"I've found in the last two years, talking to hundreds of people, that everyone's cancer story is unique to them," he says. "Mine is pretty rare."
In the summer of 2009, Rose began feeling so lightheaded on a flight from California to Las Vegas that he couldn't sit up. Paramedics took him off the plane and straight to the hospital, where doctors removed a large tumor that had spread to his spleen from the tail of his pancreas. Pathology reports showed it was cancerous.
After Dave had recovered enough from surgery, he was airlifted to Huntsman Cancer Institute (HCI), where further tests revealed more specific results: a neuroendocrine tumor, an extremely rare form of pancreatic cancer—and the only form that can be successfully treated.
"It was a lucky thing for my long-term prognosis. It's what they call a slow-growing, indolent tumor," he says. "Still, because the cancer had spread to my spleen and some nearby lymph nodes, I will never be considered 'cured.'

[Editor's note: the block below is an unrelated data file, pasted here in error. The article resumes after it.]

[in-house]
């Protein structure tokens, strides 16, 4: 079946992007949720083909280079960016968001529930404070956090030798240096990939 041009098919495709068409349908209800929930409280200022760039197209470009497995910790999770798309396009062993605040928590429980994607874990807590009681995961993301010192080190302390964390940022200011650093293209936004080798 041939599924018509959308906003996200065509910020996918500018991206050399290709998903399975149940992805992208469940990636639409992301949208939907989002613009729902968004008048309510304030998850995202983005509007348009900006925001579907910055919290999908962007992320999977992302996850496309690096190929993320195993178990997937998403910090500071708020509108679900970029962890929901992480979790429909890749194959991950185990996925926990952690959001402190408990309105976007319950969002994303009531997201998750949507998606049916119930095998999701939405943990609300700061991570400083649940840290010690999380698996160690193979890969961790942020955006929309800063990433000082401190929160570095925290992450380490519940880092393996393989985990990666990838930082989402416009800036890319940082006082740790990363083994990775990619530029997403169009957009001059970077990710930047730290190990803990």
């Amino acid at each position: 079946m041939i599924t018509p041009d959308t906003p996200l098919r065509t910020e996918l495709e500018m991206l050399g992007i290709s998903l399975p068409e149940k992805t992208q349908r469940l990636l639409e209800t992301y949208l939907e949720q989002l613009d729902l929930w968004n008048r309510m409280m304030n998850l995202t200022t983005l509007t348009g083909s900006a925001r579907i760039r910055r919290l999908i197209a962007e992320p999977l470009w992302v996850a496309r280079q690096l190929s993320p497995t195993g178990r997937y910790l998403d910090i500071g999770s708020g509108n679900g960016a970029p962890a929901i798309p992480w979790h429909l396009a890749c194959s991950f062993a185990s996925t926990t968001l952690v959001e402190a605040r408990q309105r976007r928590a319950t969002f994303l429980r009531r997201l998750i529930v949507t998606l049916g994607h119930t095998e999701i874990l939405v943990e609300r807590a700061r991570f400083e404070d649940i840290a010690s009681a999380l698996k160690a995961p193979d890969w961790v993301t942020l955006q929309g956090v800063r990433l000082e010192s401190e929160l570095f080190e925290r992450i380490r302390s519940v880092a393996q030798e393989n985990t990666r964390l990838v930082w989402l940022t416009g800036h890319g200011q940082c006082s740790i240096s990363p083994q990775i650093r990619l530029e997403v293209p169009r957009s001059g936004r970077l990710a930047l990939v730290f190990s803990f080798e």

"Dr. Scaife calls me NED, and she says I'm lucky to be him," Rose adds. "NED means 'no evidence of disease.' That's what I'm hoping for every six months when I come in for a MRI scan. So far, so good." Rose's oncologist is Courtney Scaife, MD, a member of HCI's Gastrointestinal Cancers Program.
Rose says that living with cancer has made him "way more appreciative of everything," including his family, his job, where he lives, and what he does. "There's not a day that goes by that I don't feel fortunate that I get to do what I'm going to do that day."
Because of the challenges he has faced with this disease, Rose finds he is much more aware of other people's challenges. Even though he and his wife, Cheryl, worked with the Children with Cancer Christmas Foundation (a group that provides Christmas presents and ongoing support groups for families who have children with cancer) for years before, he's more aware of how cancer affects everyone. "Parents, grandparents, brothers and sisters—cancer affects the whole family, and then some."
"It's hard to be positive when you're dealing with pancreatic cancer," Rose says. "Sometimes the numbers get so depressing that it can affect your approach, but I think the most important thing is to live with hope."